Celebrating their 25th Anniversary (see page 12)
in the boot LUDLOW AND SHROPSHIRE
Two very different golf courses, all visited as a consequence of journeys in the summer of 2017, for very different reasons, both family related and enjoyable but with the added benefit of savouring golf on new courses or old trusted venues revisited. The first was the Notts Golf Club, better and more affectionately known as Hollinwell, and a truly wonderful majestic course, the second farther to the west on the England Wales border at Ludlow in Shropshire. A country cottage rented in Craven Arms was the ideal base of operations, which would extend from golf to fly fishing, walking and sightseeing, and my passion for bird watching, and of course assessing the merits of the local hostelries, all of which passed muster with flying colours. The golf club in Ludlow, the oldest in Shropshire and founded in 1889, it is adjacent to the race course, not an unusual situation in a number of locations around the countryside. The first assumption might be that the ground is relatively flat, and that would be true of the opening holes, though later in the round good use is made of the natural rise in the terrain to offer interesting challenges on the 9th and 10th holes. The race track and the imposing presence of the grandstand is set to the right of the clubhouse, a homely single story building housing the professional’s shop and the clubhouse. The race track is the boundary on the many of the early holes and it cuts across the 3rd 9th 12th and 15th holes as the course winds it’s way out beyond the Ludlow road which bisects the course, and back to the clubhouse. This is parkland terrain which looks very similar to heathland, it has been populated by areas of gorse and other native shrubbery that add to the challenge and the colour. The layout was redesigned in 1927 by none other than James Braid, five times Open Champion, which in
6 TEE TIMES | March 2018
itself is justification for the visit. It proved to be an ideal holiday venue, not too long, and with receptive greens that putted well. The par 3’s are holes to remember, shots over water, into punchbowl greens each individual and challenging, particularly the back to back 13th and 14th holes. The finish to the front nine is another good hole, a dogleg right over the track to an elevated green protected by bunkers to both left and right. The par fours offer several birdie chances, but the driver needs to be working well to maximise the opportunities to the full, for on the shorter par fours the target is small. A most enjoyable venue, and a welcome waiting in the clubhouse, with a wholesome menu and well served ale.
For those with a wish to trek or walk, the awesome majesty of the Long Mynd, the Townsbrook Valley and the Cardingmill Valley, all readily seen from the golf course, are just wonderful, spectacular scenery that will reward every step. My alternative course of action was to take the fishing rods and attempt to catch lunch, there can be nothing finer than to bring fresh trout from the water to the barbecue. Our session on the well stocked lakes nearby at Delbury Hall was successful, and four good sized trout provided an ample starter for all the family. This is a superb venue located by the walled garden, with two lakes, Garden Lake and Corve Lake, peace and tranquillity and excellent fishing. Shropshire has some wonderful and very interesting towns, and Ludlow is a particular example, black and white timbered buildings, a market and the castle set at the top of the square, nooks and crannies, little alleyways that house some excellent eating places, a town to simply wander around at leisure. There are several National Trust sites, such as Powis Castle and Gardens, and Chirk Castle. The local countryside abounds with picturesque villages, and each seems to have a sign for the delicious cream teas, impossible to pass as the late afternoon bodes.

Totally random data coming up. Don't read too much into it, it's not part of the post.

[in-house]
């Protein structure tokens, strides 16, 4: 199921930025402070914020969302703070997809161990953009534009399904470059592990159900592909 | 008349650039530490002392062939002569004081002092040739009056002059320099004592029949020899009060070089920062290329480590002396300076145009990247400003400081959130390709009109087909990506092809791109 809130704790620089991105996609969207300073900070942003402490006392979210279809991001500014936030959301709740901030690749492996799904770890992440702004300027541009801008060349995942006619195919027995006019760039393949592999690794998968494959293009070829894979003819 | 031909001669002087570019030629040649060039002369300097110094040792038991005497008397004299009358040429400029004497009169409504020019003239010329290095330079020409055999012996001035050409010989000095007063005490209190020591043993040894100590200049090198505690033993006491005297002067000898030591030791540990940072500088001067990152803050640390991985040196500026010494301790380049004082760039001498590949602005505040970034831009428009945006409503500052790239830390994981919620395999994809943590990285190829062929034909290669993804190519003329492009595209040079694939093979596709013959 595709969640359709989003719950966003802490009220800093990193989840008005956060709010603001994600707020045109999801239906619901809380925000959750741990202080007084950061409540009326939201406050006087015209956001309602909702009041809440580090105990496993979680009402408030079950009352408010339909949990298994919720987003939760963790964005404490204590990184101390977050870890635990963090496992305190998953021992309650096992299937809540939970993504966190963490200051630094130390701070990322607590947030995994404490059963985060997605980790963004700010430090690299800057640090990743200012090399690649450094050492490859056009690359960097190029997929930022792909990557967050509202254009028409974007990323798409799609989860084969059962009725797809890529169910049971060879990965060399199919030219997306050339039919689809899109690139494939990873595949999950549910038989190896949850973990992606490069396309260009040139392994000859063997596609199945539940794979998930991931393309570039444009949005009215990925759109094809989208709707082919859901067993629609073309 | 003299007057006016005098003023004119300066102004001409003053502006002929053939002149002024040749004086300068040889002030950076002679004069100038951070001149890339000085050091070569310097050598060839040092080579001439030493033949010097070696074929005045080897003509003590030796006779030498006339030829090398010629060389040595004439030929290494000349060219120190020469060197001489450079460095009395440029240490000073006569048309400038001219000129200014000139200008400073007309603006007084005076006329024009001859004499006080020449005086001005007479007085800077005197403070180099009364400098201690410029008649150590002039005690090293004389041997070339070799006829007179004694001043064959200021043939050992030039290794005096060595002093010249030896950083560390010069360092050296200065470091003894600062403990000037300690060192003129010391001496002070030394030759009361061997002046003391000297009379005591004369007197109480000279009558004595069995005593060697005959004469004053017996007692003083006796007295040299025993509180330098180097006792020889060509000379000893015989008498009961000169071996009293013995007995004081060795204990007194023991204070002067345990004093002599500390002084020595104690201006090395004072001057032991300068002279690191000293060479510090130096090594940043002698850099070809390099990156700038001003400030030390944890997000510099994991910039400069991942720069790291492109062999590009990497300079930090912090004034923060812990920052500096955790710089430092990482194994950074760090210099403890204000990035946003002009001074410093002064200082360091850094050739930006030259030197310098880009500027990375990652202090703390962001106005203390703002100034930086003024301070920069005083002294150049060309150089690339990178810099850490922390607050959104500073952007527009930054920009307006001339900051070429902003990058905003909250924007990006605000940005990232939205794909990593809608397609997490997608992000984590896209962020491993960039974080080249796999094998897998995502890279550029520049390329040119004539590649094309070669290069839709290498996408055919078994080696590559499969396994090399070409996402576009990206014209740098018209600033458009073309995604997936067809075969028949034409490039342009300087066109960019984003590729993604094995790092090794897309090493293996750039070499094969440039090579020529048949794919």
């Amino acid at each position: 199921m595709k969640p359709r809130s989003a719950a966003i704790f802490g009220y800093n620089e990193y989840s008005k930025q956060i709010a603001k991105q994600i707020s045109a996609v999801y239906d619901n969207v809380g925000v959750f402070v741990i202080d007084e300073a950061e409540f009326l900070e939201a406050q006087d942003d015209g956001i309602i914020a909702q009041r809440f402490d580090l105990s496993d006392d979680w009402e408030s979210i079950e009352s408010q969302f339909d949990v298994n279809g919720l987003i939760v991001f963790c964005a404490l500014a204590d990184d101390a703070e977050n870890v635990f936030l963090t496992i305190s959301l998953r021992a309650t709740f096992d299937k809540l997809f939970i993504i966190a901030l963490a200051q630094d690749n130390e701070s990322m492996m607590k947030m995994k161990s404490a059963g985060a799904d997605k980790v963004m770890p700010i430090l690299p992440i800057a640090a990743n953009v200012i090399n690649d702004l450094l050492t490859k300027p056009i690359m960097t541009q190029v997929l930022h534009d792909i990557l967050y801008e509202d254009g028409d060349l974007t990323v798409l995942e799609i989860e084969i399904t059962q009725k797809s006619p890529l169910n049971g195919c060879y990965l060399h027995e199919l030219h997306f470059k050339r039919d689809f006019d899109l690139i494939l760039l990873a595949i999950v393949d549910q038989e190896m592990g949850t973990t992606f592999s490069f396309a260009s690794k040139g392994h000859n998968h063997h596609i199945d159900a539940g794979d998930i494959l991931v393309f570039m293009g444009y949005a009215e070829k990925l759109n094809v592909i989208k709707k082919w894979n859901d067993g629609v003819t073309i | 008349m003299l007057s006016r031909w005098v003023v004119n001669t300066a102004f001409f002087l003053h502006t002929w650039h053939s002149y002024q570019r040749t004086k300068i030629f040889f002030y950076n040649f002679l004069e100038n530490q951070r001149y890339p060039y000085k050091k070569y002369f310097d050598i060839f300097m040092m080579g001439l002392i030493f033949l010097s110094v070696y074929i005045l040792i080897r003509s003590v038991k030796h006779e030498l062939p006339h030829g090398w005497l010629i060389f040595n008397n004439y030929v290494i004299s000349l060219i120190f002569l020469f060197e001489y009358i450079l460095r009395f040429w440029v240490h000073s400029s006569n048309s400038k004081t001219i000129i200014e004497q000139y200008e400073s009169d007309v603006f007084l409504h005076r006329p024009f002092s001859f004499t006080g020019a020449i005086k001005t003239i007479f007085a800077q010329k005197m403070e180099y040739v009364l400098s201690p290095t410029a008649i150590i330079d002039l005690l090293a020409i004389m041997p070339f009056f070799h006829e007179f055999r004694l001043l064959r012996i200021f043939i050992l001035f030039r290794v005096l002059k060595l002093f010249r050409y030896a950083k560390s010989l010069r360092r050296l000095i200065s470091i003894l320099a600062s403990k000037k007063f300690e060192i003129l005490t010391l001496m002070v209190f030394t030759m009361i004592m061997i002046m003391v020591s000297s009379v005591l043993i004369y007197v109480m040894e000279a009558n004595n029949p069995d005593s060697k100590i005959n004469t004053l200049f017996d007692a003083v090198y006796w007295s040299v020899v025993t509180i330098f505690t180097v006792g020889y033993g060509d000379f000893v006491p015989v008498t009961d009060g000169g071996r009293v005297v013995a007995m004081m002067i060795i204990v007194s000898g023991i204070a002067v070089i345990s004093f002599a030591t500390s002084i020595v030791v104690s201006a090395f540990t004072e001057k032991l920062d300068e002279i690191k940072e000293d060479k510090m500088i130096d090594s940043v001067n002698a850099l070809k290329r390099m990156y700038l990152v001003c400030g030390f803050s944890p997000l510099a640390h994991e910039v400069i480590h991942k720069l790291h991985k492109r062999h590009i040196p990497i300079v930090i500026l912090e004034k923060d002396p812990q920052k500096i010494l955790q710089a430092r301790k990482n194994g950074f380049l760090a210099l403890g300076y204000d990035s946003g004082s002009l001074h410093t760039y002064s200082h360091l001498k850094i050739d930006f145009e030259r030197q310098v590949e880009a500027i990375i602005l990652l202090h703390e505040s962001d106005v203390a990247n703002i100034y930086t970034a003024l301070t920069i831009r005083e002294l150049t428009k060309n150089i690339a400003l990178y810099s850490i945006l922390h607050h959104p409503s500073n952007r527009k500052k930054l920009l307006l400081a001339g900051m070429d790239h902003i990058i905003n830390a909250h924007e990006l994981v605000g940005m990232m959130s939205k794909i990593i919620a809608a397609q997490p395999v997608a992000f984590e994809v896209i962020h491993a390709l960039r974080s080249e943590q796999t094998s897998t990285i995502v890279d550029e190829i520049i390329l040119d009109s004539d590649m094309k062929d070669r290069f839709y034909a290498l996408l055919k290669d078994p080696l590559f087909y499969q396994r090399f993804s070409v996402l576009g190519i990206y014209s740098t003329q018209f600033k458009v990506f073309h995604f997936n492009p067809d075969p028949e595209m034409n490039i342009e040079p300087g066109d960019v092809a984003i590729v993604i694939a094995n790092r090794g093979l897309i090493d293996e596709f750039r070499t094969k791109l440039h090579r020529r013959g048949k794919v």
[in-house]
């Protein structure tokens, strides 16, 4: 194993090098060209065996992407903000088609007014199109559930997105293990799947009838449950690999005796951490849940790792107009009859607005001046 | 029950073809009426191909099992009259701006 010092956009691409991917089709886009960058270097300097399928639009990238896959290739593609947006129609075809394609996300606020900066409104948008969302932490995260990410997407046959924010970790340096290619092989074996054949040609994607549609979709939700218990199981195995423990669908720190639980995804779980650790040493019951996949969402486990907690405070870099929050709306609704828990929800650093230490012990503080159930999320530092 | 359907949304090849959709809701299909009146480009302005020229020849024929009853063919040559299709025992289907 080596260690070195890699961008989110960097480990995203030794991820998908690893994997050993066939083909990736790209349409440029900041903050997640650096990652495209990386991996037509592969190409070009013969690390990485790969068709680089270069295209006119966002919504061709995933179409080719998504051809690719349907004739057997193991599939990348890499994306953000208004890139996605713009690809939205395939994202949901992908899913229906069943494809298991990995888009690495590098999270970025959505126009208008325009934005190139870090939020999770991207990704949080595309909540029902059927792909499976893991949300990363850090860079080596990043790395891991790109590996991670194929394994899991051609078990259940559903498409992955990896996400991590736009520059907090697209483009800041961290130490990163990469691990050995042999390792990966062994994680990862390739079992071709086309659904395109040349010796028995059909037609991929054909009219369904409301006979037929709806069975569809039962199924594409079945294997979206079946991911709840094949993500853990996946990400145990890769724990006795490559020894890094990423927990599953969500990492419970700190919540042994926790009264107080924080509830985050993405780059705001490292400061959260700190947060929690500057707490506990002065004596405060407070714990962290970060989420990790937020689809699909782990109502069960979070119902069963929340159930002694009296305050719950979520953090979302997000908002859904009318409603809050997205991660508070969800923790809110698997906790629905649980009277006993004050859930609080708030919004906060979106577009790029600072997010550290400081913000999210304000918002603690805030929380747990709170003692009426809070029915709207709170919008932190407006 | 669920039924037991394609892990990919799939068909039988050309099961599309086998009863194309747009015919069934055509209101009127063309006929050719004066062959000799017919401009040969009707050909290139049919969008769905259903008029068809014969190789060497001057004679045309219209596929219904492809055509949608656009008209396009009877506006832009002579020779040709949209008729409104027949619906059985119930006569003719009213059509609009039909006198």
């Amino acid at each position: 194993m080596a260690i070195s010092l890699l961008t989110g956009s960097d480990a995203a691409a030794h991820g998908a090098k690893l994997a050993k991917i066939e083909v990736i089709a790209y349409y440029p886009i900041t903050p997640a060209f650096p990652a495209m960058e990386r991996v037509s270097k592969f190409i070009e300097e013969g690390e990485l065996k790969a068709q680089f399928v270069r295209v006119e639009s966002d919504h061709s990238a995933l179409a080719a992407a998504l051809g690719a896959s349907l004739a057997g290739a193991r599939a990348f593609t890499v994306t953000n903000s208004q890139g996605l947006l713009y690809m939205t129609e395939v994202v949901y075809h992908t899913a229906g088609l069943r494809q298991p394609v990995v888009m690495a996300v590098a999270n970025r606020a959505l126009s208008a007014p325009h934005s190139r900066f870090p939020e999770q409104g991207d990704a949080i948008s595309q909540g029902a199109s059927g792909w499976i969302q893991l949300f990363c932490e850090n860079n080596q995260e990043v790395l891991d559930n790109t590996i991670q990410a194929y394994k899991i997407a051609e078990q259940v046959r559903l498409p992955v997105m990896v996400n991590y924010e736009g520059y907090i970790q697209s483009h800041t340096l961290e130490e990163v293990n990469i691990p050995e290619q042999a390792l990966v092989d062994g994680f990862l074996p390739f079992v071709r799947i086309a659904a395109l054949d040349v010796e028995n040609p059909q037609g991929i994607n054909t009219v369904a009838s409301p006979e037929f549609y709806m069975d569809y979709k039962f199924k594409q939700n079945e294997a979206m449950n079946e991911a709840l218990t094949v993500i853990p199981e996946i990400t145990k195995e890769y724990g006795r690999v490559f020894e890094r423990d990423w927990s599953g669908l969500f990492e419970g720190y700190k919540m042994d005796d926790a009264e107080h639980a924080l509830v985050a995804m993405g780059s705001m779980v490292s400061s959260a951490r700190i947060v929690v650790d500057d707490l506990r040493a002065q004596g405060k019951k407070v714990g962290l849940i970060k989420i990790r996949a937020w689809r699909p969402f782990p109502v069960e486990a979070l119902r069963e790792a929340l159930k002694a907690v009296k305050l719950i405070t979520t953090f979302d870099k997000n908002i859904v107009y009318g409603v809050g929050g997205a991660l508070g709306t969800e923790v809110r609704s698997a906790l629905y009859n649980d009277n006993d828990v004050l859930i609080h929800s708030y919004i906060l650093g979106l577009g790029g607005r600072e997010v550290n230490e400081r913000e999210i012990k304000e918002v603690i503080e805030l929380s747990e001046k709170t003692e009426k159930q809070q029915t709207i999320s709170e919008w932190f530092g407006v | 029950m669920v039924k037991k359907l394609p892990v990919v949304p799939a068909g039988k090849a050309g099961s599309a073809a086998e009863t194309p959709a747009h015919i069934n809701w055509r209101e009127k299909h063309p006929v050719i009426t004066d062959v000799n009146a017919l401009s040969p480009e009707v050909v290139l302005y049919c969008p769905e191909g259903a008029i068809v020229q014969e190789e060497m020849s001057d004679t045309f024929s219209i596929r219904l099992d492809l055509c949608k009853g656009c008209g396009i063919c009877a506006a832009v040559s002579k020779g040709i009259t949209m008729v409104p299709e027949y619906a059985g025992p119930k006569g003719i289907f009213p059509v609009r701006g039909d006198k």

The visit to the castle, sparked interest in the other historic sites all around, the close proximity of the Welsh Marches, and the invaders meant that many were built, and Ludlow and Clun are just two examples of the many within easy distance. There is a good choice of other courses in the vicinity, the Church Stretton Golf Club, set high on Long Mynd with it’s fabulous views, was designed by James Braid, and is the highest course in England. Hawkstone Park with two first class courses, is a short drive away, Welshpool is another intruiging venue that goes into the unusual category, but a fascinating example of where a golf course can by built, with more than a little ingenuity. There are several courses in the Shrewsbury area, which will merit a visit to play, so the choice is wide. Having played many of them, Hawkstone Park would have to take pride of place, with Hill Valley, Kington and Ian Woosnams’ old club at Llanymynach also high on the menu.
While the hunter gatherer was fishing for lunch, the rest drove to Rhyader, where there is a unique spectacle, the feeding of the red kites at Gigrin Farm. This is a bird sanctuary with a difference, where each day meat is place out in the fields for the red kites to come, on occasions over four hundred have been recorded diving to the ground to pick up the chunks of meat, a memorable sight that was the topic of conversation for days after, and another convincing reason to return. The border country and Shropshire in particular has an abundance of good golf courses and many other attractions, our week proved to be the perfect appetiser, and a return is already on the drawing board. Michael Rees